Expansion of anterior primitive streak derivatives and anterior neurectoderm in Lrp5+/-;Lrp6-/- embryos

Lineage studies have established that cells emerging from the anterior region of the primitive streak and later the node, migrate anteriorly and give rise to definitive endoderm and axial mesoderm (Tam and Behringer, 1997). Lrp5+/-;Lrp6-/- embryos have an excess of anterior primitive streak derivatives, in particular the ADE, as judged by an increase in the expression of Hex and Foxa2. Interestingly, an abundance of anterior primitive streak derivatives is also observed in Fgfr1-deficient embryos. In this case, an excess of axial mesoderm rather than definitive endoderm is formed as judged by an increase in expression of Shh and T (Deng et al., 1994; Yamaguchi et al., 1994). Signals from the ADE and prechordal mesoderm are thought to be required to induce and maintain anterior neurectoderm fates in the epiblast (reviewed by Martinez-Barbera and Beddington, 2001). Thus, the dramatic expansion of anterior neurectoderm expressing the most rostral neural marker Six3 can be explained by the overproduction of ADE in Lrp5+/-;Lrp6-/- embryos. Inhibition of Wnt signaling is known to be an important aspect of anterior development (reviewed by Niehrs et al., 2001). Overexpression of the Wnt antagonist dickkopf1 leads to enlarged heads in Xenopus (Glinka et al., 1998), and conversely, dickkopf 1 mutant mice lack forebrains, failing to express Hesx1 and Six3 in the neurectoderm (Mukhopadhyay et al., 2001). The expansion of the anterior neurectoderm is, therefore, not an unexpected consequence of reducing Wnt signaling in Lrp5+/-;Lrp6-/- embryos.

Although the mechanism by which attenuation of Wnt signals could lead to an increase in anterior primitive streak derivatives is less clear, several observations point to a role for Nodal in this process. Similar to Lrp5+/-;Lrp6-/- embryos, an expansion of anterior primitive streak derivatives coupled with a loss of trunk mesoderm is observed in some classes of Cer1-/-;Leftb-/- mutants and in Drap1 mutants (Perea-Gomez et al., 2002; Iratni et al., 2002). As Cer1 and Leftb are Nodal antagonists, and Drap1 is probably a transcriptional corepressor for Nodal, these defects appear to be a consequence of increased levels of Nodal signaling. In support of this idea, mutant embryos with the loss-of-function of two Nodal signaling modulators, Foxh1 and arkadia (Rnf111 - Mouse Genome Informatics), fail to establish an anterior primitive streak/node and its derivatives (Hoodless et al., 2001; Yamamoto et al., 2001; Episkopou et al., 2001). Finally, either conditional loss-of-function of Smad2, a Nodal effector, in the epiblast or decreased Nodal signals in the primitive streak results in a specific loss of the ADE and prechordal mesoderm (Vincent et al., 2003). Consistent with these data and the defects observed in Lrp5+/-;Lrp6-/- embryos, Nodal expression is aberrantly maintained at elevated levels in the primitive streak of Lrp5+/-;Lrp6-/- mutants (Fig. 4K-P). Interestingly, Nodal expression is also upregulated in Fgf8 mutant embryos (Sun et al., 1999). Thus, one important role for Fgf and Wnt signaling may be to antagonize Nodal signaling in the primitive streak.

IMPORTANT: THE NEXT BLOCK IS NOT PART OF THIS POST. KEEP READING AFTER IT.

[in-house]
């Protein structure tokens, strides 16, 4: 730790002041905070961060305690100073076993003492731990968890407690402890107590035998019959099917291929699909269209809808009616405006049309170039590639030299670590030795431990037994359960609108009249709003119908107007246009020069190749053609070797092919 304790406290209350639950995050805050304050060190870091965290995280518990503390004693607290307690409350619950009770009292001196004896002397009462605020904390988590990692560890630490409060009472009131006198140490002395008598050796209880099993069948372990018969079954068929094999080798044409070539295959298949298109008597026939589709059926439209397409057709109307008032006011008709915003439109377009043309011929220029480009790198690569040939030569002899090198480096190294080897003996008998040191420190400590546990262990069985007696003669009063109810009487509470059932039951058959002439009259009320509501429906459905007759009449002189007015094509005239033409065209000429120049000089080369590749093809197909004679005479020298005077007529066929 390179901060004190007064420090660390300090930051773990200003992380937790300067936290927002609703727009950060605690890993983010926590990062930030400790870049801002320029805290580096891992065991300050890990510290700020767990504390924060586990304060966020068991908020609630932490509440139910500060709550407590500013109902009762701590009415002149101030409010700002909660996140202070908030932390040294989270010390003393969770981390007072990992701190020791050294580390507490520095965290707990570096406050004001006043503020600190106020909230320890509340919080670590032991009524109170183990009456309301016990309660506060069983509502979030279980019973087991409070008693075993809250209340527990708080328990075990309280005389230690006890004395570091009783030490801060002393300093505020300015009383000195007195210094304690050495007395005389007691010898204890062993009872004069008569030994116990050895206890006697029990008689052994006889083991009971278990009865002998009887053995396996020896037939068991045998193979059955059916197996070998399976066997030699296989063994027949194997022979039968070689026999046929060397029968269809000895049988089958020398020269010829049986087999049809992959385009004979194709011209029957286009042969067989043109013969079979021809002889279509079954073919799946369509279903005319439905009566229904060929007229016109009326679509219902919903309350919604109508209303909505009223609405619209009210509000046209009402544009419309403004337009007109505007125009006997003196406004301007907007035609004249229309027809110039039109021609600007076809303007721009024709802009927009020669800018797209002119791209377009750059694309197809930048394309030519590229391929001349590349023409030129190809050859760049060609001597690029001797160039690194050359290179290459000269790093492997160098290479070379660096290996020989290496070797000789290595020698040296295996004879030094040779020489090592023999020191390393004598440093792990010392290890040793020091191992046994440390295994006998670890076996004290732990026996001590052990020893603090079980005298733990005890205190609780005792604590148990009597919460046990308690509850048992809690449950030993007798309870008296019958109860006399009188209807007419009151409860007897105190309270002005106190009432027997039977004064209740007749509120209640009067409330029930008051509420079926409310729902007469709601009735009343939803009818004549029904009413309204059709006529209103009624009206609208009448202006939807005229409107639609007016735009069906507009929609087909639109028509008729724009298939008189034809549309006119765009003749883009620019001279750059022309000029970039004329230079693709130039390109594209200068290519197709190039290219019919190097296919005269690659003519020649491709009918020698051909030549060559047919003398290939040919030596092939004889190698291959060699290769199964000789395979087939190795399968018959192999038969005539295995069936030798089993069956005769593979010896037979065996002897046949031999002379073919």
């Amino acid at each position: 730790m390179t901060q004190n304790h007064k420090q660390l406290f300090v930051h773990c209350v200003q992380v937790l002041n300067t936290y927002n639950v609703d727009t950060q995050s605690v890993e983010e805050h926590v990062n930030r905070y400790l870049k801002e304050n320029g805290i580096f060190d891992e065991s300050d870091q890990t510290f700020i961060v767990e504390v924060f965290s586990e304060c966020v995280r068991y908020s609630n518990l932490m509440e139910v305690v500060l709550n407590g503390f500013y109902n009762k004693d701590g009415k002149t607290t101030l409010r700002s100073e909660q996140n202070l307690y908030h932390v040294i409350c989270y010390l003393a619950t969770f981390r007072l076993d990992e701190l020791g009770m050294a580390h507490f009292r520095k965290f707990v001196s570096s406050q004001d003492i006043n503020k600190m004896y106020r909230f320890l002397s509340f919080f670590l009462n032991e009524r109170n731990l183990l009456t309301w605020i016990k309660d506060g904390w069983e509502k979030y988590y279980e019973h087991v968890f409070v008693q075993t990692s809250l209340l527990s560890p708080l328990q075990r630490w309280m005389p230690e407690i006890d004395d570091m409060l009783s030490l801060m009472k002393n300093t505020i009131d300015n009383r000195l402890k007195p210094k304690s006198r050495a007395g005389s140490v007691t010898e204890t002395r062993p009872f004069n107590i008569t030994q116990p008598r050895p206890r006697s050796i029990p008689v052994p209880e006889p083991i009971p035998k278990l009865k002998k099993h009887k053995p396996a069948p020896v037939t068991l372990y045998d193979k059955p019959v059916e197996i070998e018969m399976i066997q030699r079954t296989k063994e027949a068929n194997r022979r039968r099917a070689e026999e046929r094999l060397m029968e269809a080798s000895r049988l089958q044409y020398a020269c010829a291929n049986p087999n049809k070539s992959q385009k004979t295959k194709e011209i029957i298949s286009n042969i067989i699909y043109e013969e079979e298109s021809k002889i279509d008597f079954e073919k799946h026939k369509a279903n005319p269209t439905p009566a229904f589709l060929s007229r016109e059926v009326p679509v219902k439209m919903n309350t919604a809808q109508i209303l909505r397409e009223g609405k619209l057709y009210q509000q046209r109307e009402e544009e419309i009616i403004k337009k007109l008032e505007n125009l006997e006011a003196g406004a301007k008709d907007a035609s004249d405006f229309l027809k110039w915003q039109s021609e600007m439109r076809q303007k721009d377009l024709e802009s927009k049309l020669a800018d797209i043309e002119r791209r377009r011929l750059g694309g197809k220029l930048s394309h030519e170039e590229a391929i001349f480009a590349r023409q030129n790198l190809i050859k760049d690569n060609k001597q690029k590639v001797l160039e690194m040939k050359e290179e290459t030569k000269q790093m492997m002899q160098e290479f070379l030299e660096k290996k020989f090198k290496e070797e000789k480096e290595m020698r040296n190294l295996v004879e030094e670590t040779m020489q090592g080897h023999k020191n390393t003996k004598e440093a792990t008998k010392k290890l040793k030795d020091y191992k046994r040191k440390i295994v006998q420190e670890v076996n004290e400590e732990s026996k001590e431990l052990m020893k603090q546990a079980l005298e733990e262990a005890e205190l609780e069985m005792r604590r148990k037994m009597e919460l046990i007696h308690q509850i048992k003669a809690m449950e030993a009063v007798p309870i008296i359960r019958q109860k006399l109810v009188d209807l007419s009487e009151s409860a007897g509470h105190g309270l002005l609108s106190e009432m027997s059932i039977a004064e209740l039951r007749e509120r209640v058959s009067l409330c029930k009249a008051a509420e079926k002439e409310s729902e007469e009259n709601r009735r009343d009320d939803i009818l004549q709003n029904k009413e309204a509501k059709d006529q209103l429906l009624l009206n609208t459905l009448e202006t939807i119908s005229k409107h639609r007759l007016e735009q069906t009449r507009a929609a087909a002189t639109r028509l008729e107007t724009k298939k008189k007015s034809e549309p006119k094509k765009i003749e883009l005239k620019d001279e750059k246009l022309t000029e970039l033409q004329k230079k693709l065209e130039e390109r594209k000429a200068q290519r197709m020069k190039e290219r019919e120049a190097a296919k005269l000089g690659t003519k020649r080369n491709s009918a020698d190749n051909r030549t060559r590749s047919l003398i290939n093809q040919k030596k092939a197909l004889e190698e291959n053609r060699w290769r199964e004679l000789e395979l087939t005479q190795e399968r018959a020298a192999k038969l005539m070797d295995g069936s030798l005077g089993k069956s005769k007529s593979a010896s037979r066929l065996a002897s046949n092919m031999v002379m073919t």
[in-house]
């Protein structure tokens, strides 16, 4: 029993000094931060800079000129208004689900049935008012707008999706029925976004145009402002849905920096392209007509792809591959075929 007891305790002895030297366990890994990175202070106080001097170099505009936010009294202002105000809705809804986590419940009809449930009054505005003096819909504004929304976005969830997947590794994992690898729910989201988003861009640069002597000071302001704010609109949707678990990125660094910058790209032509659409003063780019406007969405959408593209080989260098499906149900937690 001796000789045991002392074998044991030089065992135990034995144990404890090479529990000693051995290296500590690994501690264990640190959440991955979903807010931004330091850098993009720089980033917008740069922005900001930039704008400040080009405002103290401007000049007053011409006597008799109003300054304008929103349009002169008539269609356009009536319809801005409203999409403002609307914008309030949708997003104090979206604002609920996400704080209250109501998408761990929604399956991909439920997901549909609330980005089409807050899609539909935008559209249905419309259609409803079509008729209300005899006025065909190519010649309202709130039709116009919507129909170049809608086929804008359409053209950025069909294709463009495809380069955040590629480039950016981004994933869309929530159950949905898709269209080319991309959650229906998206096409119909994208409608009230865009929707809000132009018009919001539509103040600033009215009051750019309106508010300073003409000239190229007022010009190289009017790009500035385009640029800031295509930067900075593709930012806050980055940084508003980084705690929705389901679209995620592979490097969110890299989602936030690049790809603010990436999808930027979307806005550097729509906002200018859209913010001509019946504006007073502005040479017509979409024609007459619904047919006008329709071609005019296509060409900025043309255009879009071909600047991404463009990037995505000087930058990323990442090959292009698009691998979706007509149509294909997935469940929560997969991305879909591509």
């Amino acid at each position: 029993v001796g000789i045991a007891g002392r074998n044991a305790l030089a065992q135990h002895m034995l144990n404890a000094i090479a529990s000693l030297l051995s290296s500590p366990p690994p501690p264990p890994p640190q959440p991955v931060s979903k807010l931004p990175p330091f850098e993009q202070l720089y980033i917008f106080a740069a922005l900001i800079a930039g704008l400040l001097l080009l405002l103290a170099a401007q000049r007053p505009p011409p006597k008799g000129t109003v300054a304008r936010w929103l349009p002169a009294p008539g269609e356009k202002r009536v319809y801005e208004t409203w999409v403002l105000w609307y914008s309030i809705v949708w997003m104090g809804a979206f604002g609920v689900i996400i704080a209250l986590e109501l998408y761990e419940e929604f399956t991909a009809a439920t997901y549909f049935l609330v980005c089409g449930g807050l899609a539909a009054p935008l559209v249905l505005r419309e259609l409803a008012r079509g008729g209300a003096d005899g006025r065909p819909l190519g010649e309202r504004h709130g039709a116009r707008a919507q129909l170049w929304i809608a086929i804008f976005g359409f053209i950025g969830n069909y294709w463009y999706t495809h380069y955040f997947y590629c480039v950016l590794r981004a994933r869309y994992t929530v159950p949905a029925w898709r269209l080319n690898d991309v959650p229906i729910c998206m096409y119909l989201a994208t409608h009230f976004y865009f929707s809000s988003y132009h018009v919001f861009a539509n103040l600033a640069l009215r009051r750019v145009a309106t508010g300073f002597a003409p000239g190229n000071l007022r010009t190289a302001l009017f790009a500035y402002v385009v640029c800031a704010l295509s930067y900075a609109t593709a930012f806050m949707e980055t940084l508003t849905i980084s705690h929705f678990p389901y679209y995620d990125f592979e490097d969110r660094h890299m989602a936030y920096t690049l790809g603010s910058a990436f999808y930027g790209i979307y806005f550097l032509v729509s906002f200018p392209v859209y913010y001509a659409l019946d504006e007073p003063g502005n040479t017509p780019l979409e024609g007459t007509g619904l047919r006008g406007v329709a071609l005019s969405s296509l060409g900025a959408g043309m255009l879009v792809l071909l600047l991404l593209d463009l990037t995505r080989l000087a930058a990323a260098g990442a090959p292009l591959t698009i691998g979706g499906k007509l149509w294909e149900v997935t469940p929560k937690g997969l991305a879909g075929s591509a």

The mechanism by which Fgfs and Wnts antagonize anterior primitive streak fates is unclear. The expression of Ebaf, a Nodal antagonist expressed in nascent mesoderm, is decreased in Lrp5+/-;Lrp6-/- embryos (Fig. 3J). As Ebaf normally acts to suppress the activity of Nodal in nascent mesoderm (Meno et al., 1999), decreased Ebaf expression in Lrp5+/-;Lrp6-/- embryos may further amplify Nodal activity in the primitive streak (Fig. 4K-P) and could account for the dramatic expansion of axial mesendoderm at the expense of paraxial mesoderm. Whether Ebaf is a direct target of Wnt signaling will require further study.

In summary, the generation of Lrp5+/-;Lrp6-/- mutants provides a unique opportunity to examine the effect of reducing, but not completely eliminating, Wnt signaling in the embryo. The defects observed in these embryos reveal interesting links between the Wnt, Fgf and Nodal signaling pathways. Future experiments will be directed towards understanding the complex interplay of these pathways in patterning and specification of cells fates in the mammalian embryo.

Acknowledgments

We thank Fred Hess for generously providing the Lrp5 mutant mice and Ken Platt (Lexicon Genetics) for generation of Lrp5 mutant mice and development of the PCR strategy for Lrp5 genotyping. We also thank Gail Martin and Jeremy Reiter for critical reading of the manuscript, and Debbie Pangilinan and Simplicia Floracruz for excellent technical assistance. Finally, we thank the following investigators for providing riboprobes: Richard Behringer, Jane Brennan, Eddy De Robertis, Richard Harland, Bernadette Holdener, Gail Martin, Andy McMahon, Andy Pedersen, Elizabeth Robertson, John Rubenstein, Austin Smith and Matt Warman. O.G.K. is an NSF Postdoctoral Fellow. This work was supported by a grant from the March of Dimes.

Footnotes

  • * These authors contributed equally to this work

  • Present address: University of California San Diego, School of Medicine, 2071 Cellular and Molecular Medicine Building East, 0674, 9500 Gilman Drive, La Jolla, CA 92093-0674, USA

  • Present address: Wellcome Trust Sanger Institute, Wellcome Trust Genome Campus, Hinxton, Cambridge CB10 1SA, UK

    • Accepted February 19, 2004.

References